FIGS. 2, 3 and 4 require preliminary discussion. They have the purpose of comparing in graph form the shape of the focal plane of the objective as viewed by the eyepiece, as well as the depth of focus, in a conventional binocular (FIG. 2) and the Beecher binocular (FIGS. 3 and 4). All three figures depict a transparent tube and, since the field of view of the two compared binoculars is 150 yards at 1000 yards distance, the cross section of the tube is represented as 450' (150 yards) and the length of the tube is 3000' (1000 yards). Inside the tube is drawn a vertical plane AA'B'B on which is graphed (in heavy solid line) the shape of the focal plane and (in heavy dashed line) the effective depth of focus. The latter dashed line shows actual objects found to be in focus along the scale (25' to 3000') drawn at the top of the vertical plane when each binocular is focused at 70' in the center of the field.
FIG. 1 is a diagram of the optical system of this invention in unfolded, longitudinal section with mirrors simply indicated by lines drawn at 45° to the optical axis (1). Radii, glass types, thickness and precise positions of both lenses and mirrors are recited below.
The first element of the objective 2 is a double convex crown glass, SK16, 30 mm in diameter, 1.0 mm thick on the edge and 5.65 mm thick in the center, with the first radius 34.7410 mm and the second radius -79.6844 mm. The second surface of the first element is separated by 5.48 mm from the first surface of the second lens 3, which is a double concave flint element of SF1 glass 25.4 mm in diameter, with the first radius -47.5533 mm and the second radius 223.2772 mm. The diameter of the negative element of this objective is only five-sixths that of the positive element and the focal length of the whole objective is less than 3.2 times the useable diameter of its largest element (30 mm).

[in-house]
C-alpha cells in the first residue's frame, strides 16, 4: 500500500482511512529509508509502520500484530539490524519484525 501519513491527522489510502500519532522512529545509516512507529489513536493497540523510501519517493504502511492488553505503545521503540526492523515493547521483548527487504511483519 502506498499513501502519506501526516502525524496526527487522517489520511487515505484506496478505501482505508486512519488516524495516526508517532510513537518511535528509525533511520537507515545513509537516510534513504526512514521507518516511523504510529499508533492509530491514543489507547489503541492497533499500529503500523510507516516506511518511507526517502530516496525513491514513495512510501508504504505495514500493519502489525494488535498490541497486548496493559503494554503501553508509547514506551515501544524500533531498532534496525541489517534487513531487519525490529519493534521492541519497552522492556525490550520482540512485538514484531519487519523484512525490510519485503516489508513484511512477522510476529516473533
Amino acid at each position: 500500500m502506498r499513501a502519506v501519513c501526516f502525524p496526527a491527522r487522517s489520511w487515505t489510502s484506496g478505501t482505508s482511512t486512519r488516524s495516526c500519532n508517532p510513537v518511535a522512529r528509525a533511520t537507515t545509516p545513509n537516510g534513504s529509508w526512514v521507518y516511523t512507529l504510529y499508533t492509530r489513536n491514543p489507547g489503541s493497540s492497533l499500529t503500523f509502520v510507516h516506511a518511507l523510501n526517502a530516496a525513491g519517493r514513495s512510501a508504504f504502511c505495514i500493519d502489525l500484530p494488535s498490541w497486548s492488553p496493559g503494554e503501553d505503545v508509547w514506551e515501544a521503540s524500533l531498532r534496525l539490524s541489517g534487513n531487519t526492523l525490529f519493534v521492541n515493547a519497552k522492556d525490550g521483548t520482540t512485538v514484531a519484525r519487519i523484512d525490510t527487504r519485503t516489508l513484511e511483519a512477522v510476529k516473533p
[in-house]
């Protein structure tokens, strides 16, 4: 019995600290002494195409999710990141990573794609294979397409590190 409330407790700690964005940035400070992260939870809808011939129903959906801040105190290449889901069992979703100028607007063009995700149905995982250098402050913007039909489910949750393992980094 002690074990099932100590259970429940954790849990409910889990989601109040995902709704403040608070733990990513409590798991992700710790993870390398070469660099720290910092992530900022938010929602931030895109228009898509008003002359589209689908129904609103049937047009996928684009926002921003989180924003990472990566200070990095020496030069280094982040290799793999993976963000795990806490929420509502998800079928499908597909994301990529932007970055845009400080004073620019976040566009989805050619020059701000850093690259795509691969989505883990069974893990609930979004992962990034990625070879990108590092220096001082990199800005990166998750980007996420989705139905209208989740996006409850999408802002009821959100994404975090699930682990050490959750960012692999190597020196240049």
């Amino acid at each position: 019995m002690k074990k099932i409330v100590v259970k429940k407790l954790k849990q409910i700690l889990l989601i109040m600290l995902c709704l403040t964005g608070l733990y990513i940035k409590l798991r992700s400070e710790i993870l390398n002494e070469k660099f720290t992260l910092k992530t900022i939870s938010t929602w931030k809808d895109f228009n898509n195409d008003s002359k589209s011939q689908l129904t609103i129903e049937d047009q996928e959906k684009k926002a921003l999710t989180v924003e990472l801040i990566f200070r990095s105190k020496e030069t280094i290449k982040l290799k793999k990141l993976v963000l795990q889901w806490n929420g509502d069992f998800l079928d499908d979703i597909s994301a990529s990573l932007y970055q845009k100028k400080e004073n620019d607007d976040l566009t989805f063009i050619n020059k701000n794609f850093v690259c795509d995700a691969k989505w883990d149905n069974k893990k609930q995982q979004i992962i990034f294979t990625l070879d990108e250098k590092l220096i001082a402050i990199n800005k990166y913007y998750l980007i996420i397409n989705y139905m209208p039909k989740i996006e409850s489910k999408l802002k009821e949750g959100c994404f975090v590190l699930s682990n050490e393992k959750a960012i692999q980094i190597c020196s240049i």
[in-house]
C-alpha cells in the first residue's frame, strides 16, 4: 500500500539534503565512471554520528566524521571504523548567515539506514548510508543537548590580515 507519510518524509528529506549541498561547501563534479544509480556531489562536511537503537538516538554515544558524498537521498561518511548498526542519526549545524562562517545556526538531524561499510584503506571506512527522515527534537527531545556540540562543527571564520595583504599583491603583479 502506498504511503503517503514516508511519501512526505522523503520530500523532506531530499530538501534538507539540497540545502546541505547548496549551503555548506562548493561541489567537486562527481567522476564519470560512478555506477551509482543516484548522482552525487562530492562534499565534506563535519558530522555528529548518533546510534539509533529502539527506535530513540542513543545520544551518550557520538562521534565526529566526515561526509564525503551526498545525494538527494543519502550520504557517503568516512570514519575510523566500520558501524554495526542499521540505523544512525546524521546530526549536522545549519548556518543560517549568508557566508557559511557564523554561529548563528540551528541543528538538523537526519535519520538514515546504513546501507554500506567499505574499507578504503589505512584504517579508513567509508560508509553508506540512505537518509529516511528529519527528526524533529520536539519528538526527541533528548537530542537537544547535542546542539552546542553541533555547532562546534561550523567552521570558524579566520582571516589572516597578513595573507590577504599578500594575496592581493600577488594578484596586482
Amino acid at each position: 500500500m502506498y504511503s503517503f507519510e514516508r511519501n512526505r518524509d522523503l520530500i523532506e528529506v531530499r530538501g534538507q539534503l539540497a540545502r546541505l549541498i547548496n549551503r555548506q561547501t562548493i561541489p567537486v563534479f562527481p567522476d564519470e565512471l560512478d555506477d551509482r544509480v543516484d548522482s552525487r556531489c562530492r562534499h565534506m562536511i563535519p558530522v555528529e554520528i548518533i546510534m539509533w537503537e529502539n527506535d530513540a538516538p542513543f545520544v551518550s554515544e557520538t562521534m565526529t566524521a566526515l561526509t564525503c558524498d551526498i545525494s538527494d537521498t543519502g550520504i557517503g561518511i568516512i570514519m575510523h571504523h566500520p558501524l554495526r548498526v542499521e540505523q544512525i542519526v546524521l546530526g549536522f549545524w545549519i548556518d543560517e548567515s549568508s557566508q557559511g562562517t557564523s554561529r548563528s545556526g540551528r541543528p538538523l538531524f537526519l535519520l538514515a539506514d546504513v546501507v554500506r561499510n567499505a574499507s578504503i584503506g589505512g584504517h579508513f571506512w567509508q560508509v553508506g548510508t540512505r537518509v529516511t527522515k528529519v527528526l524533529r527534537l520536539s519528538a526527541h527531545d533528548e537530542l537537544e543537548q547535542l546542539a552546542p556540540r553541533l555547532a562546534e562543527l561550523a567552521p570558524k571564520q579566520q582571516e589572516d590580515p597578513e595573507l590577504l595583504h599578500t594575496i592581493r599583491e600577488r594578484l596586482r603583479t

The distance to the first mirror 4 from the second surface of the second lens of the objective 3 along the optical axis 1 is 13.4 mm. The distance from the first mirror to the second mirror 5 is 23.0 mm. The distance from the second mirror to the third mirror 6 is 83.4 mm. The distance from the third mirror to the fourth mirror 7 is 19.5 mm. The distance from the fourth mirror to the focal plane of the objective 8 is 2.0 mm, and from the focal plane to the first surface of the first achromat 9 of the eyepiece is 9.8 mm.
The first element of the eyepiece 10 is a double concave flint element of SF8 glass 19.0 mm in diameter, 4.8 mm thick on the edge and 0.96 mm thick in the center, with the first radius -76.3510 mm and the second radius, 14.4100 mm. It is cemented to the second crown element 11 of LaK21 rare earth glass of the same diameter, which is 1.0 mm thick on the edge and 7.3 mm thick in the center and has a second surface radius of -20.3100 mm. The second double convex crown element 12 is spaced 0.1 mm from the first. It is an FK5 fluor crown glass 19 mm in diameter with the first radius 23.9800 mm and the second surface -60.6500 mm, 0.5 mm thick on the edge and 3.1 mm thick in the center. This element is separated by 0.1 mm from the first surface of the fourth element, which is part of an achromat 13 which is 15.6 mm in diameter. The first element 14 of this doublet is a double convex rare earth crown element of LaK21 glass, 1.0 mm thick on the edge and 5.1 mm thick in the center. The first radius is 15.8590 mm and the second radius is -14.9570 mm. It is cemented to a double concave flint element 15 of SF7 glass of the same diameter, which is 3.6 mm thick on the edge and 0.8 mm thick in the center. The second radius is 26.5470 mm. Note that the first (9) and last (13) doublets or achromats are tapered to follow exactly the ray traces and are thus coneshaped lenses. All elements are thin as feasible. Since the edges of convex lenses, the centers of concave lenses and the mirrors do not exceed 1 mm in thickness, the lenses are mirrors described above weigh only 30 grams.